• that "Java for Business" has offered Java 1.4.2 and Java 5 (both EOL'd) support to paying customers for the past 3 years ?
• that Doug Lea committed to working on OpenJDK ?
• that Oracle proposed the Apache Foundation and Red Hat for the JCP ratified seats ?
• that JCP membership is free for individual members ?

just sayin'...

vendredi nov. 05, 2010

JFall 2010 - Yet another great Java conference

The folks in the NLJUG certainly know how to build a community and run events. JFall 2010 was in a new location this year (rather small Nijkerk, but you can get to pretty much anywhere in The Netherlands by train) and it was sold out at 1000+ attendees. And this is just a couple of weeks before Devoxx, another major Java conference literally miles away.

The conference started off with Danny Coward's keynote which was really well attended. His content had meat (JavaME, JavaSE, JavaFX, and JavaEE) and the feedback was positive. At diner with Bert and the rest of the NLJUG team the day before, I was told that my Java EE 6 talk had the most registrations and indeed the room which was used for the keynote looked far from empty even with 6 tracks in parallel. My talk focused on Java EE 6, how we got there, and what's causing the revival of flamewars on some community sites and overall excitement for the new platform. I managed to cram servlet3, ejb31, and cdi10 in a 3-minute closing demo. Reading the tweets after the talk seemed to indicate that people liked the session and learned several things.

Later in the day, I delivered a hands-on lab no less than three time with a total of 60 or so participants getting a feel for Java EE 6. The updated code and instructions for the labs are here. This went well after I realized we'd have no network and moved to non-Maven projects. GlassFish 3.0.1 and NetBeans 6.9.1 proved to be a good simple and sufficient combination for the labs (most people installed them on the spot).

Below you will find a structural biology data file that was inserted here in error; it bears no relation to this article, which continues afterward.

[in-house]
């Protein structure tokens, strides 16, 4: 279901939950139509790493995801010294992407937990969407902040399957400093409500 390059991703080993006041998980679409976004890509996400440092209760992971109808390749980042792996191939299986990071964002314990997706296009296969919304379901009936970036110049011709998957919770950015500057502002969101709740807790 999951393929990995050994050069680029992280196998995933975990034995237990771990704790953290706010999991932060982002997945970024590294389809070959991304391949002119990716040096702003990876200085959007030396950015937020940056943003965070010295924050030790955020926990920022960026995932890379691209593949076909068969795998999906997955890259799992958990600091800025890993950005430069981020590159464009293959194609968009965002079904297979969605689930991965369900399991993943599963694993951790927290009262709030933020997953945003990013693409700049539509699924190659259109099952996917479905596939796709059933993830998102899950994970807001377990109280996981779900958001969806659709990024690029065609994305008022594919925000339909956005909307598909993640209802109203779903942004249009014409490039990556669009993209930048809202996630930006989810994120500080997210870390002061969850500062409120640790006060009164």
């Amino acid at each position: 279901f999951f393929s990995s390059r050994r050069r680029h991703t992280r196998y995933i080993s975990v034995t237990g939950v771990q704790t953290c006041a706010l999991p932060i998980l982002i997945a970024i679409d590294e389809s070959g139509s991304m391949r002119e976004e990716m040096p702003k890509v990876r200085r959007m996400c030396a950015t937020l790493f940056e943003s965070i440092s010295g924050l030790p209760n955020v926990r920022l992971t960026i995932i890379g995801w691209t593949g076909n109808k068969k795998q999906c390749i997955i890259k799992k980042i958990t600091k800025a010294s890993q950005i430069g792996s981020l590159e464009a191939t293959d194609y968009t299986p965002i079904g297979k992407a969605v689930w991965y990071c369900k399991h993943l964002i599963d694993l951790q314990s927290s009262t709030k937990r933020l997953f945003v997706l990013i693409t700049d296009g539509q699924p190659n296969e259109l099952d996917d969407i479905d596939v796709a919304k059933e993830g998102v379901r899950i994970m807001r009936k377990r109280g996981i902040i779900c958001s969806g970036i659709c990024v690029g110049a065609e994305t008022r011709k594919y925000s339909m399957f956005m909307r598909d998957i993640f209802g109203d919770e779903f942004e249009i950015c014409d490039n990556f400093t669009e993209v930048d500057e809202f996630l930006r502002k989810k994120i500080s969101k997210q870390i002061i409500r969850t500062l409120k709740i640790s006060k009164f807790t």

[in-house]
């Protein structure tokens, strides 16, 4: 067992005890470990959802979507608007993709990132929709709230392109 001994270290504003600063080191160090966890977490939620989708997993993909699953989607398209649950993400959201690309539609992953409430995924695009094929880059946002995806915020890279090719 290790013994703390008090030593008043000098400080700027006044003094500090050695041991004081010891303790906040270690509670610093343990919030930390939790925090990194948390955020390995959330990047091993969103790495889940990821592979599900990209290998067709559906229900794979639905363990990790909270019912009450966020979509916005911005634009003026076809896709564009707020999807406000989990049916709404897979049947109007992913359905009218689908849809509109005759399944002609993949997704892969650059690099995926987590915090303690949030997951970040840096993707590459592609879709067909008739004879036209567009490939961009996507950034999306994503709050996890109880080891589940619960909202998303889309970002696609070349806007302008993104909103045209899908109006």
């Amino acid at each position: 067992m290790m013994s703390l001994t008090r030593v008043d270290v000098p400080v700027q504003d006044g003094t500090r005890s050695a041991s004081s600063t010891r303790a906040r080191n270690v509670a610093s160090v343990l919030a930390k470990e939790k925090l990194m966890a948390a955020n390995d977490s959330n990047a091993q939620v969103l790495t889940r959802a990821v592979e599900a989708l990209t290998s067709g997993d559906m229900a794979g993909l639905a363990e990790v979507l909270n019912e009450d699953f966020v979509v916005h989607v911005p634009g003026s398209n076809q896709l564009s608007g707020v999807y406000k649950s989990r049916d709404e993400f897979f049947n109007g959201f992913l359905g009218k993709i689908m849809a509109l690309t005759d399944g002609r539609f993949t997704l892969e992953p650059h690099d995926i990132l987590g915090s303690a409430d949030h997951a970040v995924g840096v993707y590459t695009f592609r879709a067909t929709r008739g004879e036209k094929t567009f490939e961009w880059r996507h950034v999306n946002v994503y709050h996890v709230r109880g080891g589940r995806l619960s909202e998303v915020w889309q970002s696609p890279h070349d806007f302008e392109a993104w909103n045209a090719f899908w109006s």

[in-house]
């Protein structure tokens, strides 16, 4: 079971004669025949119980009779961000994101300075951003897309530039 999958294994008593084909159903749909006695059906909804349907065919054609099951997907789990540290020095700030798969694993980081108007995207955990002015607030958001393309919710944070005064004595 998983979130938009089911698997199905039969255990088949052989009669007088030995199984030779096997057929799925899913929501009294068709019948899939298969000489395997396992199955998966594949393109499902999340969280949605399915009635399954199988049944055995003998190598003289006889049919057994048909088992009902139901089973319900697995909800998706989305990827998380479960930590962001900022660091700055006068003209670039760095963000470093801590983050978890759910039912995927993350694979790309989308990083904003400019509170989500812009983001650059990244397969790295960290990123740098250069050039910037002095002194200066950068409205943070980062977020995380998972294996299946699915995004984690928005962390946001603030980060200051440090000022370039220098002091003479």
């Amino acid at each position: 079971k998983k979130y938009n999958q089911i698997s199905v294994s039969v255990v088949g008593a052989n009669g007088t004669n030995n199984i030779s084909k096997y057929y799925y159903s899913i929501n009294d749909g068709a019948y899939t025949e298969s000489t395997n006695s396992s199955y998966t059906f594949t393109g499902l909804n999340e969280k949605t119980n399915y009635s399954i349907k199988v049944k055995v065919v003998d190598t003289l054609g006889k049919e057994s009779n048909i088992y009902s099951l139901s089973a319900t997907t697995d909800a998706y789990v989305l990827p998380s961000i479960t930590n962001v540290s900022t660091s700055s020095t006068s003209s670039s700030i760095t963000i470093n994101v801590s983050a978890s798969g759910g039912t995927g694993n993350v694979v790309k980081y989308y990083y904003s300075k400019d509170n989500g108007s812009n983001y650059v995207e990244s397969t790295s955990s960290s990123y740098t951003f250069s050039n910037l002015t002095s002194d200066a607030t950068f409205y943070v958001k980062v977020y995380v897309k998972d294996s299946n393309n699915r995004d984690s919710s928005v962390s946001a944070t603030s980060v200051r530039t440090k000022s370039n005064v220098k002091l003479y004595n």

I really enjoyed the discussions there on the night before, after a my talk, over lunch, during the labs and on the train on my way back. Lots of energy. So much for a dying Java community and technology!

mardi nov. 02, 2010

A new voice for Java from Oracle - The Java Spotlight Podcast

Roger get-a-blog Brinkley and Terrence Barr started a new weekly podcast, called the Java Spotlight. My colleague Dalibor Topic and myself are also participating in a panel. The first episode is already out with an interview with Mark Reinhold, Chief Java Architect on the future of Java SE recorded at JavaOne (Plan A, Plan B), a news section and more.

We've just recorded the second episode which should be up shortly with an interview of Steve Harris, Senior Vice President of Application Server Development at Oracle on the Sun acquisition, Java EE, and future of GlassFish.